Jason applied the tourniquet to my upper left arm and began to explore his opportunities for success in the crook of my arm. Well, what seemed like ages whilst I was looking at the ceiling, taking deep breaths and trying to think of pleasant things. Well, before you knew it, Jason walked to another station. He conferred with one of the women ... and next thing I knew, the first lady was up to bat. She selected my left hand and went for the tiny vein which was conveniently marked with a bruise from the previous week's adventure at another Quest Diagnostics facility.

"Yes," I said when asked if I was hydrating myself with water. "A couple of bottles; more than usual." I'm thinking because I have the tendency to be dehydrated, that surely contributes to my not having success with my tiny, blood-drawing resistant veins.

"Oweee" and a few tears ... good grief that hurt as she maneuvered the needle seeking that tiny vein. "Did you get it?" I asked. "No," she replied. Good grief, "when success may be doubtful." It was about this time that I "think" I started to work at controlling an escalation of drama on my part. A few tears, some lightheadedness, and perhaps another oweee and some light wimpering. Not quite a drama queen though.

Hello, lady #2 up to bat. By this time, a warmer had been placed on my hand by lady #1 I think and I really thought the needle was still in my hand working on filling up that tube. Nope! The warmer was transferred to the crook of my arm and lady #2 took her shot at it. Holy moly batman, I don't think she got the message that I was a hard stick and used the butterfly. She tried a real needle in my forearm. OWEEE! Boy did that hurt. Two more tries and then finally success!

Only one hour in this facility opposed to the 2 hours of the previous week, but the previous week, it was 5 tubes vs. today's 1 tube.

So ... isn't this crazy that I am devoting my blog post today to something that should be a non-event? I'm asking YOU! Don't they train the techs who draw blood to deal with people who have tiny veins which roll and which are resistant to drawing blood. When the lady at Curves told me I might want to stand in line to be the first in, I told her not to worry ... that I wanted to have the techs warmed up before they took their crack(s) at me.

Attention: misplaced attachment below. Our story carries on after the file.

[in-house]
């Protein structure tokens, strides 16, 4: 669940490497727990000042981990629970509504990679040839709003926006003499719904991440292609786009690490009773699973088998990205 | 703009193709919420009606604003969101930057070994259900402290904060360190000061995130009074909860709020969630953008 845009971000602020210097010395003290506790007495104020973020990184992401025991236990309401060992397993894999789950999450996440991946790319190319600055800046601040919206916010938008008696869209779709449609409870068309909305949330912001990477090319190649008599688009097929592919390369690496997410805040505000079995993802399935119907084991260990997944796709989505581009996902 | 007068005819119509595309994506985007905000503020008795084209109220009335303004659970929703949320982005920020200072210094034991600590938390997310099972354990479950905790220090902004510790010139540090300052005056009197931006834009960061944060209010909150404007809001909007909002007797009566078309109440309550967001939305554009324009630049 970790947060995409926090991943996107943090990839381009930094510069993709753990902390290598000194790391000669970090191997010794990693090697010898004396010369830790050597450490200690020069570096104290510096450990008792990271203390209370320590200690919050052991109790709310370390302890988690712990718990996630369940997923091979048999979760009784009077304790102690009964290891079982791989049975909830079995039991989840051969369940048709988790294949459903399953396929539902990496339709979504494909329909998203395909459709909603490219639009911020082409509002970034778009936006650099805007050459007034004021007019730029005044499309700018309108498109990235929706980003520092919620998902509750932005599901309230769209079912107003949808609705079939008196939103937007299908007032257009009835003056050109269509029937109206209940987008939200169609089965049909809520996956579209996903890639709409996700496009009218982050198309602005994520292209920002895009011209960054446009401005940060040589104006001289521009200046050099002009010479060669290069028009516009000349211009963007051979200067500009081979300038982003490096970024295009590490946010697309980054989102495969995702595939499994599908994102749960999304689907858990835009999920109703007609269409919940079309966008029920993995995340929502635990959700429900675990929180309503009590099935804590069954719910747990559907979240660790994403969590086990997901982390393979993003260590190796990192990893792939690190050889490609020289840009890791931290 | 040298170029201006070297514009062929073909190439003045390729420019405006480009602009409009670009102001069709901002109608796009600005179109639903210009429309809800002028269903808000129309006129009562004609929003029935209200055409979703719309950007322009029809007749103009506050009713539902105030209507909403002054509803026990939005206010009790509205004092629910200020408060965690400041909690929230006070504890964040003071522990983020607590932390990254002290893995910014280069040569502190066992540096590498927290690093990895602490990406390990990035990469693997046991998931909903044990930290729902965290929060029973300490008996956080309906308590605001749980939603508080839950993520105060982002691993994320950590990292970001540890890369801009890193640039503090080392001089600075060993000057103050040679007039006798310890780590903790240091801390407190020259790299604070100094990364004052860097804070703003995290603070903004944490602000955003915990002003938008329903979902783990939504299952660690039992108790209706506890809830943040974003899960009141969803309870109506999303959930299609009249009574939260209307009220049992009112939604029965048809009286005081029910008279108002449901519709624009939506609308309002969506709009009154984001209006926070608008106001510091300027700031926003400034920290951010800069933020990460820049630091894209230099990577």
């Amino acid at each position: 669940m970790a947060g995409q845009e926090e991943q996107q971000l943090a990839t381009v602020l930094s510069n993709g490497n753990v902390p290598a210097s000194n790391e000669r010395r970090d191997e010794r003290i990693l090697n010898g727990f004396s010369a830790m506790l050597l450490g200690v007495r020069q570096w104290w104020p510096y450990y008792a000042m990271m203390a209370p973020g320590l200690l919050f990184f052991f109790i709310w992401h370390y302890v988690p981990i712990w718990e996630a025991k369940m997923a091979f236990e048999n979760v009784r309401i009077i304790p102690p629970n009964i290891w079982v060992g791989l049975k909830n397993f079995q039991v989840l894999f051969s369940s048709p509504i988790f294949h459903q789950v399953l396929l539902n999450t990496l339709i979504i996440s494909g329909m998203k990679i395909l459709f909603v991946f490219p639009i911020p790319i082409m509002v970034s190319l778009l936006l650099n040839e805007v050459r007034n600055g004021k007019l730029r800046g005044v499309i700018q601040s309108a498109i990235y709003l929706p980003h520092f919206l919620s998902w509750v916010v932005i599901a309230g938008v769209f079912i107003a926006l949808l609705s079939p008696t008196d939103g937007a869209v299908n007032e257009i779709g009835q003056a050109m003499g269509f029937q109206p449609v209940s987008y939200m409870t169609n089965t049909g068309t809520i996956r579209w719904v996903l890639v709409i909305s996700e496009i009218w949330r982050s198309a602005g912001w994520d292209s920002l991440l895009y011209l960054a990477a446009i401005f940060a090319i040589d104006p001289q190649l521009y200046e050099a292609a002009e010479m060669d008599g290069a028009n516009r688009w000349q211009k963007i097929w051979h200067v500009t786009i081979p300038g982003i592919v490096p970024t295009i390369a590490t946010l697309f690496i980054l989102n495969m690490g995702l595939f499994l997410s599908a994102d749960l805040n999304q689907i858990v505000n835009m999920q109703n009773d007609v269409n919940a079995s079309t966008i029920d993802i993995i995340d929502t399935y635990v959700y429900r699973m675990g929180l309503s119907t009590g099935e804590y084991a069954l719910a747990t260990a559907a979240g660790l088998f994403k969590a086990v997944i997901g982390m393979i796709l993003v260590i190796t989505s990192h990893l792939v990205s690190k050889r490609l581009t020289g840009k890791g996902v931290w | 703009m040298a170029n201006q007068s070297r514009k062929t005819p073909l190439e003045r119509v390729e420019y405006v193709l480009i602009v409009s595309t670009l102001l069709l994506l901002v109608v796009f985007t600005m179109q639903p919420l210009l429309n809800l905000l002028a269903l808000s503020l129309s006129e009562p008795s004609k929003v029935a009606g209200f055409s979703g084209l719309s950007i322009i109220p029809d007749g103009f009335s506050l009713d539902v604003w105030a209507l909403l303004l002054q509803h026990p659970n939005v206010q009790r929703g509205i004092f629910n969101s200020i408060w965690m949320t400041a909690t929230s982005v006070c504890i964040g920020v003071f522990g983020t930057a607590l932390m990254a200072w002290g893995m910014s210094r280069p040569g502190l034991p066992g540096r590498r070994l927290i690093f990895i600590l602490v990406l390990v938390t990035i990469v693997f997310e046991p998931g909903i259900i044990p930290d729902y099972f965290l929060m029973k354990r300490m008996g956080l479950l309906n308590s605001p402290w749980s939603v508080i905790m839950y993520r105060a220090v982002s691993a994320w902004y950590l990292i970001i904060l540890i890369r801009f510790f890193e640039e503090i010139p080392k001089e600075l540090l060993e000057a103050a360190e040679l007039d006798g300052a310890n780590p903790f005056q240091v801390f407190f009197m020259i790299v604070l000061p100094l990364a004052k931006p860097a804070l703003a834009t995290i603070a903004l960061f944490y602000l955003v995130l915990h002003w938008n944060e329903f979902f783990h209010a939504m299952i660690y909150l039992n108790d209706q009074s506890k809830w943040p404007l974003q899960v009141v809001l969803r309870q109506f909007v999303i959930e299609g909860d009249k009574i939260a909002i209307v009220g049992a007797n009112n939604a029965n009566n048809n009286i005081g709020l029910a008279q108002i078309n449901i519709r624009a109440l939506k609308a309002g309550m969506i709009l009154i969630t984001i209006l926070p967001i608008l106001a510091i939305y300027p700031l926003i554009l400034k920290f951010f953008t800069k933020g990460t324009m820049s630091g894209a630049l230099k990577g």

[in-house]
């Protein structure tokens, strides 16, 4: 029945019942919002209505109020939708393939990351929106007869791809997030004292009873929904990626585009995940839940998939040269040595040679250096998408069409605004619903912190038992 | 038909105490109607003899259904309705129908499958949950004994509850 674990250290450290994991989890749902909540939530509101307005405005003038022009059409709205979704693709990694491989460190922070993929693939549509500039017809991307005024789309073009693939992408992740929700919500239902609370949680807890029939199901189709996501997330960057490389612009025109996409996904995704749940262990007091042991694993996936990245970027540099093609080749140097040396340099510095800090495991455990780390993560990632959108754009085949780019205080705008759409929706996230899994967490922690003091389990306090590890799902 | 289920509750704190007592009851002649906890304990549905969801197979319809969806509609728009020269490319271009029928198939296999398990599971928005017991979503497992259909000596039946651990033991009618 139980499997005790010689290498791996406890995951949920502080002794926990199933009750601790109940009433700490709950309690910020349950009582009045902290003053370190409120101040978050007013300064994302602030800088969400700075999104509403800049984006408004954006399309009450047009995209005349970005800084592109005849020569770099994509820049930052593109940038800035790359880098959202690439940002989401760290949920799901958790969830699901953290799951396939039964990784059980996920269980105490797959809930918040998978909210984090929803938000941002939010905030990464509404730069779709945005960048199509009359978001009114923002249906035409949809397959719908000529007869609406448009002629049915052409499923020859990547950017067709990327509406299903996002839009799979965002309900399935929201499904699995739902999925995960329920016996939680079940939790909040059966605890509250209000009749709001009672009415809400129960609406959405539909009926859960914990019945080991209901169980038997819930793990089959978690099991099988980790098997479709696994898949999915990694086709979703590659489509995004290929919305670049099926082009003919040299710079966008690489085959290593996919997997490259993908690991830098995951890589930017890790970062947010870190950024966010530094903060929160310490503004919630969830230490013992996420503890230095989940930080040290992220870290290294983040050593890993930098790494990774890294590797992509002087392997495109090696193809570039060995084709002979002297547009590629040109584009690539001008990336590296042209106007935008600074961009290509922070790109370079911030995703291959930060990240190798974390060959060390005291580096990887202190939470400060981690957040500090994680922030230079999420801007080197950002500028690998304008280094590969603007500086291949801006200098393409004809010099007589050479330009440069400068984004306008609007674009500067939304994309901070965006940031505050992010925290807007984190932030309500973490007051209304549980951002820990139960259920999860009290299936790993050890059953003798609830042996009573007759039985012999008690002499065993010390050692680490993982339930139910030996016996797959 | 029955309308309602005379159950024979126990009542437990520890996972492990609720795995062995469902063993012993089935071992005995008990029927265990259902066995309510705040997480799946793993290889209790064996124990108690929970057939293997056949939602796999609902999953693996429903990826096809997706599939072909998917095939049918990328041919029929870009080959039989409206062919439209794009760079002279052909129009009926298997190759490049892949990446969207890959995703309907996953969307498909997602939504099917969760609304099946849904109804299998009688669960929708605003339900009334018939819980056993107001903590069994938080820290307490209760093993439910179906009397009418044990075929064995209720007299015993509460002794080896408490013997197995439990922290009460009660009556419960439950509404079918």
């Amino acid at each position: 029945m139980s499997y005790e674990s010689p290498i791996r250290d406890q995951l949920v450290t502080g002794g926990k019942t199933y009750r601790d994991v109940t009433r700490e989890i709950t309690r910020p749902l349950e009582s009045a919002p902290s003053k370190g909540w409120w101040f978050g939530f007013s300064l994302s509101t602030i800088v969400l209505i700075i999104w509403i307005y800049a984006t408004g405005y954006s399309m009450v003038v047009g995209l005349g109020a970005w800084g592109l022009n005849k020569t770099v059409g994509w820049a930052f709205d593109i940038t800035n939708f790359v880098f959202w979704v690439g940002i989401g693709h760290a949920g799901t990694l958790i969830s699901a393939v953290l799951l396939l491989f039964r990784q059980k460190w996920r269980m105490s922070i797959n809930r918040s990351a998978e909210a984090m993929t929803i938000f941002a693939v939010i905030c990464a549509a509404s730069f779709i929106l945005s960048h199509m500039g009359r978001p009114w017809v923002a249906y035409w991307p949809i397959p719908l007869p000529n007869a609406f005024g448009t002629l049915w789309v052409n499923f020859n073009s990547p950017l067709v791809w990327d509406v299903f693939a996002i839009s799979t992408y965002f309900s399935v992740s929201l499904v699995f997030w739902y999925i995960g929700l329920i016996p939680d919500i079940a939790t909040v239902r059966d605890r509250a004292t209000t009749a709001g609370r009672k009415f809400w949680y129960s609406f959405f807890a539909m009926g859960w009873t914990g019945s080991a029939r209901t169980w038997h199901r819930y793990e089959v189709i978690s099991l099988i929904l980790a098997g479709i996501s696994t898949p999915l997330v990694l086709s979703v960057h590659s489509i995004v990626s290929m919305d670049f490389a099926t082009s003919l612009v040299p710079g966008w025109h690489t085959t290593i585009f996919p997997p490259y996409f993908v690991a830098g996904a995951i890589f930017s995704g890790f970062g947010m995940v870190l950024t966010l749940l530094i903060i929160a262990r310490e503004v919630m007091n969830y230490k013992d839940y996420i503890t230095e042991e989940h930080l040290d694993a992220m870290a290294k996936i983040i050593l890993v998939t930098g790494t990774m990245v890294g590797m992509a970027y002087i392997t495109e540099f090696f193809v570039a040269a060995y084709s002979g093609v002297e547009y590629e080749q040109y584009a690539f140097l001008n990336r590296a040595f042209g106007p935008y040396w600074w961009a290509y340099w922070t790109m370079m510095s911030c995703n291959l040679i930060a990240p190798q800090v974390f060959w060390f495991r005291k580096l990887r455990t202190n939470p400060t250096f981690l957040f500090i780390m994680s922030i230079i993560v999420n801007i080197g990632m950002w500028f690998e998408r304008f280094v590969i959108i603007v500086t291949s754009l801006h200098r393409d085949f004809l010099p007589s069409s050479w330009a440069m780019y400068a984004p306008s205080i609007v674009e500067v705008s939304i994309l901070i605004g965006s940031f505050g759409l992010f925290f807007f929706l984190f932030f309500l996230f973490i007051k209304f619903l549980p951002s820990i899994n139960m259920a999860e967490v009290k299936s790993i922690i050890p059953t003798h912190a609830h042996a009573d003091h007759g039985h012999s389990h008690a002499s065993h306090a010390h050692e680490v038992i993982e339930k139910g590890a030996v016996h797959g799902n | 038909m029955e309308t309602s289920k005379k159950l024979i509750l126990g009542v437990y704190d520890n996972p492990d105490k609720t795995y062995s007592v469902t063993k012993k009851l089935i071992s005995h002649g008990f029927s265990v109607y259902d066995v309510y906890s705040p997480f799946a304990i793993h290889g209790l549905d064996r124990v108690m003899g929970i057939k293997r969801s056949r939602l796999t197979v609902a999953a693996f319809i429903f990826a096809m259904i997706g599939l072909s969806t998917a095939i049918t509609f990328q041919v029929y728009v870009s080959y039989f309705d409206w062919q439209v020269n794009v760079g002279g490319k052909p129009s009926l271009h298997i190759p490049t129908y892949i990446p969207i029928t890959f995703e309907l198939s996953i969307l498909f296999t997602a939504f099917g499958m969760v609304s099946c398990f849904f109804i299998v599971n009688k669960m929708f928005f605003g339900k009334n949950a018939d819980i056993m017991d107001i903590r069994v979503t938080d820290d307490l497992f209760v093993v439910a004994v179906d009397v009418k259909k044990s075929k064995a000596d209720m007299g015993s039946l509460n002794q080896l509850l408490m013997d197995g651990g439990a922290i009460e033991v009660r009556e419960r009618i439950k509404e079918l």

Ah, what did I tell you when you started this journey with me today? Remember? "When success may be doubtful ... when it is time for a lab tech to draw my blood." Gosh, I'm thinking of OnStar and their commercial this morning. Too bad there isn't GPS technology that can be used to locate the best veins from which to draw blood!

I'm wondering this, how many of my readers consider having blood drawn as an EVENT? Am I the only blogger out there that considers this an event? I'm seriously thinking "success may be doubtful" might be the mantra I am stuck with when it comes time for lab work. Gosh, I sure wish I could change this.

I forgot to mention why I was having my blood drawn today. It has to do with cholesterol ... which makes me think, I will seriously NEED to secure a "low-cholesterol cookbook" for myself to learn some new low-cholesterol recipes.

My doctor ordered the VAP® (Vertical Auto Profile) Test and I'm thankful that it only needed one tube of my blood this morning. Googling VAP, I found that this test is indicated when the patient might be exhibiting risk factors for heart disease and diabetes. I found Atherotech's website and learned that the VAP test ...